This Hair Will Not Apologize

Dread-Locs-and-Sister-Locs-Hairstyles-For-Black-WomenYou can reason all the reasons
Why I embraced the nap
Call it kinky crap like kitchen naps
Cause it no longer snaps, crackles, and pops
There are no more cracking chemicals back there
But Kings fight private battles here
There are wars taking place here
There is strength here
There is healing here
water proof and tied and died and stuck up
This is the only place to be stuck up
To be Israel
To be Egypt
To be Africa
To be Nation
We are nation here
This is covering
There are warriors prepared for battle inside these naps
queens imbedded within the cords of this scalp
the ropes in this scalp
there are ropes here
No more laughing firecrackers to crack open the coils of these bonds
There are bonds here
Long lasting and dedicated bonds here
Battle Axes live here
A bundle of twigs
Not easily broken
this hair will not apologize
so there are no sorry’s here

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Delilah’s Responsibility

Samson-and-Delilah

I wonder if it was a spiritual experience
wonder
if blades covered their eyes against the war to which you had grafted them
wonder
if angels had taken the time to whisper to strands of hair of their coming demise
I wonder if they saw laughter dancing in your eyes
and if they had prepared themselves
with breastplates
and helmets,
and knee pads,
if they held their hands up
wonder if the blade hesitated against the strength of the strands
that rubbed against each other
like
lovers
strands of hair that were intimately entwined
hair that made a covenant with the earth
hair
that had promised to protect him since birth
that clung onto one another
like Samson clung onto you
strands of hair that loved
like Samson loved you.
But I wonder if it was spiritual for you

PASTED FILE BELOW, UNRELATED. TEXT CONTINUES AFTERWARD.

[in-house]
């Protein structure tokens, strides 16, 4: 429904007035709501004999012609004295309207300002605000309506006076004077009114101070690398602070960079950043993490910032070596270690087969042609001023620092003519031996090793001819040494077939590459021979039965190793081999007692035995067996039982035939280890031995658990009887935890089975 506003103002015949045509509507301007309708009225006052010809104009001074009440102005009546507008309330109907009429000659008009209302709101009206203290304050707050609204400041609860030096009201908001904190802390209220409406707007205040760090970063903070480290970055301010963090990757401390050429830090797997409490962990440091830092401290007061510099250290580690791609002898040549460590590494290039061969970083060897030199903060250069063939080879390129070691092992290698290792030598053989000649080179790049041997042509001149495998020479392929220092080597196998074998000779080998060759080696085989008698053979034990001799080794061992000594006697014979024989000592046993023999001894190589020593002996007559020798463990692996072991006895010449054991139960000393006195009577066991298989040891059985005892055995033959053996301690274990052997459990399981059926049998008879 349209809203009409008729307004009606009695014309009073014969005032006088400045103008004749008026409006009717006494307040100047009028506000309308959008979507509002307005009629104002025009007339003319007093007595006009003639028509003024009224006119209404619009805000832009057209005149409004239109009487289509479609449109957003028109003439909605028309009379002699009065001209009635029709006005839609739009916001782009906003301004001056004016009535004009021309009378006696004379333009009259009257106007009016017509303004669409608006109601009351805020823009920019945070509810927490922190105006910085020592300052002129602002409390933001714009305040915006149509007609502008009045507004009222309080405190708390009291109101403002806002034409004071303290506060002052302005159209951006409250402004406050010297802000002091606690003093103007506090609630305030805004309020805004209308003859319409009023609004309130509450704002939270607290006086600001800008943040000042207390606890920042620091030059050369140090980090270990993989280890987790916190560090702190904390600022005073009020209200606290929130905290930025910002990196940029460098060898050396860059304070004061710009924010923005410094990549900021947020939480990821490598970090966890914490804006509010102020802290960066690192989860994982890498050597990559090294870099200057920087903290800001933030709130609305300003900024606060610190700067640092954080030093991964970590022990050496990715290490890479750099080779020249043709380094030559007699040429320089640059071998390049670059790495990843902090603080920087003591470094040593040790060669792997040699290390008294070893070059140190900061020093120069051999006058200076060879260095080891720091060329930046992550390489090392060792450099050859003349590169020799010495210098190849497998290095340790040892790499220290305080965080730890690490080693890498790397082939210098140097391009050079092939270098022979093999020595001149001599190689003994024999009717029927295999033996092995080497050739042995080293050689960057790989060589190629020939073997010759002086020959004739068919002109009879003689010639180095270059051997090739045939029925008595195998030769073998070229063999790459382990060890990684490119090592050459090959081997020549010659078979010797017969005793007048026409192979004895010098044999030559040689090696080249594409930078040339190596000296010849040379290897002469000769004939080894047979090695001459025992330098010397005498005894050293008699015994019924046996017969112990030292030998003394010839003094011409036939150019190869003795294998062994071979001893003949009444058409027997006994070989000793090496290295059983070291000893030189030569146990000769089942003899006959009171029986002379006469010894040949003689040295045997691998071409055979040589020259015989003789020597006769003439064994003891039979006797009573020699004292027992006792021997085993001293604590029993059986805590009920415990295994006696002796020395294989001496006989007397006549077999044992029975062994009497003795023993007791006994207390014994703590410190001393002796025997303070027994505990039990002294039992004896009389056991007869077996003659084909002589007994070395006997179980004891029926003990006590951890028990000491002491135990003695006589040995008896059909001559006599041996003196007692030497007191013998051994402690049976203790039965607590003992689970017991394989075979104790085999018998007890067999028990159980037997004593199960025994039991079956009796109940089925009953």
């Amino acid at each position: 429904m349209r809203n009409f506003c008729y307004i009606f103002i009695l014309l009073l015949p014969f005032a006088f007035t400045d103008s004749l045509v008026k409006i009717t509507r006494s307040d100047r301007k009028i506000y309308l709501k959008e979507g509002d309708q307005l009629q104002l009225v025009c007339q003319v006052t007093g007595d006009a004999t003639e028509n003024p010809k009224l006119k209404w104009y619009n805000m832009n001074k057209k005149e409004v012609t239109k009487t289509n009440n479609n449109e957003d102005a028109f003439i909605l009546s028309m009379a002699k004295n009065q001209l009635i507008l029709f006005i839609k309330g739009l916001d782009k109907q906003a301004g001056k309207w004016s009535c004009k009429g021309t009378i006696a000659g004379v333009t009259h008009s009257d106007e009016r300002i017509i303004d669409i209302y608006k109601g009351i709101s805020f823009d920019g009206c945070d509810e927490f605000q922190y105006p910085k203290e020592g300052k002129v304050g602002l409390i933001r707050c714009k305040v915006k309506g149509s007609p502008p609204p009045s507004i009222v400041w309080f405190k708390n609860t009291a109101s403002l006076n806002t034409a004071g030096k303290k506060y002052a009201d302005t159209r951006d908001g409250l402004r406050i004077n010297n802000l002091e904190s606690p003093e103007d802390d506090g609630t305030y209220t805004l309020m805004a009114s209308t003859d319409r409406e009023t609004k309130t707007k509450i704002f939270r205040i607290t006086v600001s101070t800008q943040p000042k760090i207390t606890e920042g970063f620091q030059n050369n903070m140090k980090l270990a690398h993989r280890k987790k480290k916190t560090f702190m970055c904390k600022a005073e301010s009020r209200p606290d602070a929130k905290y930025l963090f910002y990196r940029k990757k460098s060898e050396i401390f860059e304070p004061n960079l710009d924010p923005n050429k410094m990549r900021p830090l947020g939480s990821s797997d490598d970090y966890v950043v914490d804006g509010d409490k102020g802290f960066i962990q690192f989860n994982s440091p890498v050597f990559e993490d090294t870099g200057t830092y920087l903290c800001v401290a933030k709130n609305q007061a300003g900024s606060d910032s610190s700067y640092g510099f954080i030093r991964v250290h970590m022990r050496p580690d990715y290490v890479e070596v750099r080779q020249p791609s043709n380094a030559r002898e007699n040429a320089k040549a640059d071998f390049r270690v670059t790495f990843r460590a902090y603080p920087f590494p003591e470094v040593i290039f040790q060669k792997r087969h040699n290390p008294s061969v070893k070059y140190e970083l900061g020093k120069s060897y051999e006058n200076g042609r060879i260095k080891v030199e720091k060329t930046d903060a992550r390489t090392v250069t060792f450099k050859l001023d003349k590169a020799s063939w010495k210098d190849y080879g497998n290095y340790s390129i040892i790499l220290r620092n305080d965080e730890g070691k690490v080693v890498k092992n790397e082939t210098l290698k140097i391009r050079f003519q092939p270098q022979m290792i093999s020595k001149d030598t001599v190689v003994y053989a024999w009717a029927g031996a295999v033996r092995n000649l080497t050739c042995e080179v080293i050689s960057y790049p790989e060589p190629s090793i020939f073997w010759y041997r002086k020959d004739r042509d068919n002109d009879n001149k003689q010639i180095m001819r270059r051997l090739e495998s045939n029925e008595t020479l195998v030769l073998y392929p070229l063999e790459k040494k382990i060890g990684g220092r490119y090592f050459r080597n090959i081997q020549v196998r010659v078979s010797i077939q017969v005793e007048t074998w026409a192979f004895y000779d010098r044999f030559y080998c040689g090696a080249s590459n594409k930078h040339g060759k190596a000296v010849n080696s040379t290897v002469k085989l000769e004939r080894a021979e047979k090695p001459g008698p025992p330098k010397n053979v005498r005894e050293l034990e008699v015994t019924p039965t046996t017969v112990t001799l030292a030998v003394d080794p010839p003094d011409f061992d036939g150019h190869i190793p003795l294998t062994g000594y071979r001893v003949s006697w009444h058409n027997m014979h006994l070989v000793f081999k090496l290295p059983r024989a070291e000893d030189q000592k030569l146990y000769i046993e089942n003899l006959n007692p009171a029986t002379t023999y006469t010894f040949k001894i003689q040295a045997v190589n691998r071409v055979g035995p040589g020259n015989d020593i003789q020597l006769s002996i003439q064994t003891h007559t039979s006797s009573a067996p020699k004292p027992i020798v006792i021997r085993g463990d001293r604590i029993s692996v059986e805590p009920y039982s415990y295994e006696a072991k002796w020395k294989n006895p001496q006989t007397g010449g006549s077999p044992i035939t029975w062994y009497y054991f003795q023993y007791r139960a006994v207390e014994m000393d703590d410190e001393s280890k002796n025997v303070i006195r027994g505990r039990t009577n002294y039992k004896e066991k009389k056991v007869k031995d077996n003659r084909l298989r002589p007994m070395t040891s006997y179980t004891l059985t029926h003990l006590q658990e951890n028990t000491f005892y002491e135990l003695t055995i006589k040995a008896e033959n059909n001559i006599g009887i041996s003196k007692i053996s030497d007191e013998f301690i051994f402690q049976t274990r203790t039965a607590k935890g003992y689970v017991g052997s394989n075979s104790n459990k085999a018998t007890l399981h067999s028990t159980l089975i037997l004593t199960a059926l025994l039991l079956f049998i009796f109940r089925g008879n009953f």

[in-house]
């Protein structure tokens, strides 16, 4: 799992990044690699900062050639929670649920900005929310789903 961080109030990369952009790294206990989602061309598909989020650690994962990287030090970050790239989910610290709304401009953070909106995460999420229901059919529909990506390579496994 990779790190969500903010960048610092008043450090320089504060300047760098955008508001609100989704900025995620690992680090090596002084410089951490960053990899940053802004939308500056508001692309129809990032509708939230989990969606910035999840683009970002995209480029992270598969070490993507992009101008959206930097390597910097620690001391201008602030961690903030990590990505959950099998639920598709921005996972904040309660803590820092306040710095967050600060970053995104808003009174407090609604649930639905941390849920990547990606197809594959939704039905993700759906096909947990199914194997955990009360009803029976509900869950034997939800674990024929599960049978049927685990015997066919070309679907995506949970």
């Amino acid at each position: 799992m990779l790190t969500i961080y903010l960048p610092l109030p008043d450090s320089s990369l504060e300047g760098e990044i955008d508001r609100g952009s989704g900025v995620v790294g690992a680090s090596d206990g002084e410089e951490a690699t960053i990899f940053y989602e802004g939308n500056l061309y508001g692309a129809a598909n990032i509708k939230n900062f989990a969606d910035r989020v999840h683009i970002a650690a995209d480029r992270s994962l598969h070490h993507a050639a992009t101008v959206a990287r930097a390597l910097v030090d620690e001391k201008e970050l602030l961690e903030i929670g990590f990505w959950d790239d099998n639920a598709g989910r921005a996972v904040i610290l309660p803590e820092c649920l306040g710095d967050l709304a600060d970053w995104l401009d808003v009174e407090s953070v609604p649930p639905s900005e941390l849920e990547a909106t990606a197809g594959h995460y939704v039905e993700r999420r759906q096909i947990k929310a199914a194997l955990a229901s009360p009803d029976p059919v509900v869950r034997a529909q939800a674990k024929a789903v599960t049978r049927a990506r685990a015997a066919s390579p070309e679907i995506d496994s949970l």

Did you see them as Kings planted inside the throne of private follicles
and fighting battles there
or was it just
hair?
was it spiritual?
for you?
When you touched it,
did you shake hands with angels,
did truth shoot through your body like electricity,
did your fingers grow numb
Did you feel it?
Did your stomach back flip, turn your tears into rivers
Did your mind leave you
Did it purchase attorney’s to plead mercy on behalf of the war you had begun
the moment you looked into his eyes and said “I love you”
Did the spirit find you guilty of conspiracy
to commit the world’s greatest terrorist attack
or did the Philistines just want their money back
I wonder
if you noticed that at that moment your hands were weapons,
heavy and strong
locked and loaded
weapons of war and your heart were choir directors
and yall played
Oh so softly the music of deception,
you sung ballads on his scalp
And immersed his enemies in your lap
I imagine you had bullets beneath your cuticles
You see, I wonder what your life was like
But most of all,
I wonder about the events that lead up to your iniquity
I wonder
Dearest Delilah… about your responsibility.
Wonder if my brother saw righteousness on top freshly painted nails
I wonder if 7 dread locs are added to your scale
And I pray…
I’m not presented with such a responsibility
I wonder if foresight blessed you with the image of Judas
without his consequence
wonder if his betrayal was your inspiration
to get through this
wonder if you are our warning to learn from the past
so that the present’s truly
a gift.

Remember, When Going Natural…

“It doesn’t have to be dreads. You can wear an Afro, or braids like you used to. There’s a lot you can do with natural hair” ― Chimamanda Ngozi Adichie

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I was speaking with a sista recently who recently tried the natural challenge. That is, she went out on a limb and got locs. Thing is, she got tired of them and washed them out. While there are tons (I means TONS) of benefits to dred locs, I just want to encourage my natural sista’s in prolonging this journey with a reminder: When going natural, there are other styles you can try. Dred locs is the first thing that we think about because it is the most popular and we are in a time of re-awakening which,  as with every movement, is always occupied by a specific hair style. In the 60’s and 70’s it was the Afro, today it is the locs. But if you aren’t too sure about it, there’s a lot of experimenting you could do. There are tons of YouTube videos with tons of styles on how you can twist and pull and shape your antennae* in the way of your desire. Then, once you are comfortable with your natural hair, you can decide if you want to loc it up, which because it’s a permanent style, provides security in that you will endure the natural journey a little bit longer.